4.5.2 Bulk density –      –       –       –     –     –        –     –          –     –         –       –    –       32

4.5.3  Saturated hydraulic conductivity     –      –        –       –             33

4.6 Iron and Aluminium Oxides- –     –     –     –     –     –     –     –     –     —               42

4.7 Correlation of Organic Matter with soil properties and stability indices 45

4.8  Infiltration Rates and Cummulative Infiltration   –      –  –           –       –   48

CHAPTER FIVE: SUMMARY AND CONCLUSION–      –    –     –     51       

5.1        Summary           –        –    –     –     –     –     –     –     –      –    –     –     51

5.2        Conclusion    –      –    –    –     –     –     –     –     –     –     –     –     –     —   52

References      –     –     –     –     –      –    –    –     –     –     –     –     –     – –        53

Appendix            –        –            –           –                               64         

LIST OF TABLES                                                                          Page

Table 1:  Soil Properties (0-20 cm) at the start of the experiment in 2010 -19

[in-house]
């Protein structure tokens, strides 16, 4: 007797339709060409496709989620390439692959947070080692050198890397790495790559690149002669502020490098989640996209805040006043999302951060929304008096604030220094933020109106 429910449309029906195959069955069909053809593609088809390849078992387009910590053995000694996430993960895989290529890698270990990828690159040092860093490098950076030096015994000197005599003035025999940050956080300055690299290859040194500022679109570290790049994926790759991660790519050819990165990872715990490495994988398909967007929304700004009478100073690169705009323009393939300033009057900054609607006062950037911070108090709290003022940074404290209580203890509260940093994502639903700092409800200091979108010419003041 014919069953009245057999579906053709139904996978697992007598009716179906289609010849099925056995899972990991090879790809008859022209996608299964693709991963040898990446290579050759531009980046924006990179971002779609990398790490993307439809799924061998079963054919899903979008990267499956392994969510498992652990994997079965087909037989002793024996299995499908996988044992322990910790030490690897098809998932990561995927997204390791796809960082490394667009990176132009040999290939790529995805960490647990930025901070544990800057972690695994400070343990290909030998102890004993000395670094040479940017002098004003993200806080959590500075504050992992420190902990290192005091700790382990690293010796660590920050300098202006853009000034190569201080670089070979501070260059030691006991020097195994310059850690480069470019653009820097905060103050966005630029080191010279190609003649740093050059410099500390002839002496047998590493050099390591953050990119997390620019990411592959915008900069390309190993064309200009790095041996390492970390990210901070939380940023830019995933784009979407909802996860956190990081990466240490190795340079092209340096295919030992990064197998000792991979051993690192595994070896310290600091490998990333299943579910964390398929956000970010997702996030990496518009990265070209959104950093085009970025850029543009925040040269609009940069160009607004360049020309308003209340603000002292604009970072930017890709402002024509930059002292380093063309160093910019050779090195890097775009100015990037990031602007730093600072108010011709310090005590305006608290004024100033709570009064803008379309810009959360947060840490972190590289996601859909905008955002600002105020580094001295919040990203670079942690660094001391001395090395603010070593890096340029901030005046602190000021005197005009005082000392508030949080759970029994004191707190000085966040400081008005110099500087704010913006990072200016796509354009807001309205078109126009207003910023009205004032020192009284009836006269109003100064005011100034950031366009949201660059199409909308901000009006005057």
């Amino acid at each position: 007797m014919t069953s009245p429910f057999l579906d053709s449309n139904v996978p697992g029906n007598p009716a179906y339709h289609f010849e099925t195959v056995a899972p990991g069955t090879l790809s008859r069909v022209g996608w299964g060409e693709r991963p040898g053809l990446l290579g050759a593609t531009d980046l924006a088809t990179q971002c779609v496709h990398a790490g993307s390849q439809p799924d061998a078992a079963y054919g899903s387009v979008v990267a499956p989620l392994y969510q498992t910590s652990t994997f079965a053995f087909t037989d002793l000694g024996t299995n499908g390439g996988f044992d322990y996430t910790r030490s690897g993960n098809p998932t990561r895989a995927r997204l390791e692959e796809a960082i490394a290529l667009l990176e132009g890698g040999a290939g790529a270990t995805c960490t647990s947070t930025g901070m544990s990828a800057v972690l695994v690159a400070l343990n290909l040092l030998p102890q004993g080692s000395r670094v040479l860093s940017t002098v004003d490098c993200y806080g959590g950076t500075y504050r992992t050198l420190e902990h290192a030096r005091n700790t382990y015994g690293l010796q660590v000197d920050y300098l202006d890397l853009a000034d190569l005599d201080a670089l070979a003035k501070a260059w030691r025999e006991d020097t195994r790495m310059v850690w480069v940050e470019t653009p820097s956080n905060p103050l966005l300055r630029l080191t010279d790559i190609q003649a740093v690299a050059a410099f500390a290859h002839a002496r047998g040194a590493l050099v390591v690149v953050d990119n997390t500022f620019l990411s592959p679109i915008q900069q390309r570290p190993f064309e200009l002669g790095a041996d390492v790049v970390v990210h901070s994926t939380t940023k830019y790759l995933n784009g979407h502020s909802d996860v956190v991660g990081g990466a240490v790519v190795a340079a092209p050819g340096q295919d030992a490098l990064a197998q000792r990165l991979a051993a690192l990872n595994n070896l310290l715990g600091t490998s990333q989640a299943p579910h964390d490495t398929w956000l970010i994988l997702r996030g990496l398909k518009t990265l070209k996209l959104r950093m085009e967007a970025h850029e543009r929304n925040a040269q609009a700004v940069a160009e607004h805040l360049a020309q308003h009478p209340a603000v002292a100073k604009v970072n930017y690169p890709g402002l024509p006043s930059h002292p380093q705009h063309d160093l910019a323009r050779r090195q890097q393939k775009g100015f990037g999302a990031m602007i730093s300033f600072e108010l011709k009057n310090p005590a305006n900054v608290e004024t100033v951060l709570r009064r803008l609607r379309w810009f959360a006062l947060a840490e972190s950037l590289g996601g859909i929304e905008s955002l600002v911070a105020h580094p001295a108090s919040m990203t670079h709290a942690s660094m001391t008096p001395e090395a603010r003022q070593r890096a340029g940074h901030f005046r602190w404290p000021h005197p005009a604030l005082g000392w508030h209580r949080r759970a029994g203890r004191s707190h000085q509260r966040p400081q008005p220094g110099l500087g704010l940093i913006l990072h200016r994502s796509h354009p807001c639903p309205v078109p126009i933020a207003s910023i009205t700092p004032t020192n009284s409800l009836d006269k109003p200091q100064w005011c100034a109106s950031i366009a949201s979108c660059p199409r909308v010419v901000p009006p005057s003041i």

Table 2: Soil Properties (0-20 cm) at the start of the experiment in 2011 -20

Table 3: Effect of cover management on some selected soil properties–26

Table 4: Effects of sampling period and cover management on some selected soil properties studied   –     —     –     –     –     –       –    –      –     –   28

Table 5:  Effect of sampling period and cover management practices on aggregate size distribution –    –     –     –     –     –     –     –     –     –     –      31

Table 6: Effect of cover management on the pore size distribution, bulk density and hydraulic conductivity    –      –      –     –       –        –      –        35

Table 7: Effect of cover management on the pore size distribution, bulk density and hydraulic conductivity under different sampling period 36

Table 8: Effect of cover management practices on Iron and Aluminium Oxides contents   43

Table 9: Effect of cover management practices and sampling periods On Iron and Aluminium Oxides contents    –    –    –     –    –     –        44